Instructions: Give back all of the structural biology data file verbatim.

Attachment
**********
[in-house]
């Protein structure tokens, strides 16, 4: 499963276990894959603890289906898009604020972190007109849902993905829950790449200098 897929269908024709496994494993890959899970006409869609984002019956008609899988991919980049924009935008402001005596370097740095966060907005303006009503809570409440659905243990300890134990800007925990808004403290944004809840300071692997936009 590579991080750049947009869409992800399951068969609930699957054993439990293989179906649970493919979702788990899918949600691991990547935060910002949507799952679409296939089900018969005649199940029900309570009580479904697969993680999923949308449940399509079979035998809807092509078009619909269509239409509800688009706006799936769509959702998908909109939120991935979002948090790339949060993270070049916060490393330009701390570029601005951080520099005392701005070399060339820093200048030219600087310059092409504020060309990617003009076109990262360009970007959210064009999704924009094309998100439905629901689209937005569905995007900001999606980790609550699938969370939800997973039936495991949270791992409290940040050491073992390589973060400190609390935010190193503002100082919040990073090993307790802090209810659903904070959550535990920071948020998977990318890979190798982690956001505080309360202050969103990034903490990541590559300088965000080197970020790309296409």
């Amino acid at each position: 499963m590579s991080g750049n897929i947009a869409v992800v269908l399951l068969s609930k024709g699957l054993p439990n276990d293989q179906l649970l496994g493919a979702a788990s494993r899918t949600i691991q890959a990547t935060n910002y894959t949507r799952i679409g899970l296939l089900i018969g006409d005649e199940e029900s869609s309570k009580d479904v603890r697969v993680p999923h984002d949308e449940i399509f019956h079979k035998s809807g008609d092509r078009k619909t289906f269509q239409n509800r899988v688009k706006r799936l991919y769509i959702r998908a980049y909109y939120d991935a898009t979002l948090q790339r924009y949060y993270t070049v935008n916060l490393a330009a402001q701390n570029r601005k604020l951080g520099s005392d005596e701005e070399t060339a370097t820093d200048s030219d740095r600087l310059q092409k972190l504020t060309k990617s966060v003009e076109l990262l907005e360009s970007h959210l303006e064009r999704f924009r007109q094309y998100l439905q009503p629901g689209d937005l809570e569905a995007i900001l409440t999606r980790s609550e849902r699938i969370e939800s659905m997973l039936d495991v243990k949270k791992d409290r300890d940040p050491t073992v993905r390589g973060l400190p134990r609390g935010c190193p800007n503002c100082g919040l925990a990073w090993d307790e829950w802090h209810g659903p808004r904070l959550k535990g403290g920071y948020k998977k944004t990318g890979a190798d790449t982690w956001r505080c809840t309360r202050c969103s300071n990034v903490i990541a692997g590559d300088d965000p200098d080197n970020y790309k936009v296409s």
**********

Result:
[in-house]
């Protein structure tokens, strides 16, 4: 499963276990894959603890289906898009604020972190007109849902993905829950790449200098 897929269908024709496994494993890959899970006409869609984002019956008609899988991919980049924009935008402001005596370097740095966060907005303006009503809570409440659905243990300890134990800007925990808004403290944004809840300071692997936009 590579991080750049947009869409992800399951068969609930699957054993439990293989179906649970493919979702788990899918949600691991990547935060910002949507799952679409296939089900018969005649199940029900309570009580479904697969993680999923949308449940399509079979035998809807092509078009619909269509239409509800688009706006799936769509959702998908909109939120991935979002948090790339949060993270070049916060490393330009701390570029601005951080520099005392701005070399060339820093200048030219600087310059092409504020060309990617003009076109990262360009970007959210064009999704924009094309998100439905629901689209937005569905995007900001999606980790609550699938969370939800997973039936495991949270791992409290940040050491073992390589973060400190609390935010190193503002100082919040990073090993307790802090209810659903904070959550535990920071948020998977990318890979190798982690956001505080309360202050969103990034903490990541590559300088965000080197970020790309296409």
């Amino acid at each position: 499963m590579s991080g750049n897929i947009a869409v992800v269908l399951l068969s609930k024709g699957l054993p439990n276990d293989q179906l649970l496994g493919a979702a788990s494993r899918t949600i691991q890959a990547t935060n910002y894959t949507r799952i679409g899970l296939l089900i018969g006409d005649e199940e029900s869609s309570k009580d479904v603890r697969v993680p999923h984002d949308e449940i399509f019956h079979k035998s809807g008609d092509r078009k619909t289906f269509q239409n509800r899988v688009k706006r799936l991919y769509i959702r998908a980049y909109y939120d991935a898009t979002l948090q790339r924009y949060y993270t070049v935008n916060l490393a330009a402001q701390n570029r601005k604020l951080g520099s005392d005596e701005e070399t060339a370097t820093d200048s030219d740095r600087l310059q092409k972190l504020t060309k990617s966060v003009e076109l990262l907005e360009s970007h959210l303006e064009r999704f924009r007109q094309y998100l439905q009503p629901g689209d937005l809570e569905a995007i900001l409440t999606r980790s609550e849902r699938i969370e939800s659905m997973l039936d495991v243990k949270k791992d409290r300890d940040p050491t073992v993905r390589g973060l400190p134990r609390g935010c190193p800007n503002c100082g919040l925990a990073w090993d307790e829950w802090h209810g659903p808004r904070l959550k535990g403290g920071y948020k998977k944004t990318g890979a190798d790449t982690w956001r505080c809840t309360r202050c969103s300071n990034v903490i990541a692997g590559d300088d965000p200098d080197n970020y790309k936009v296409s």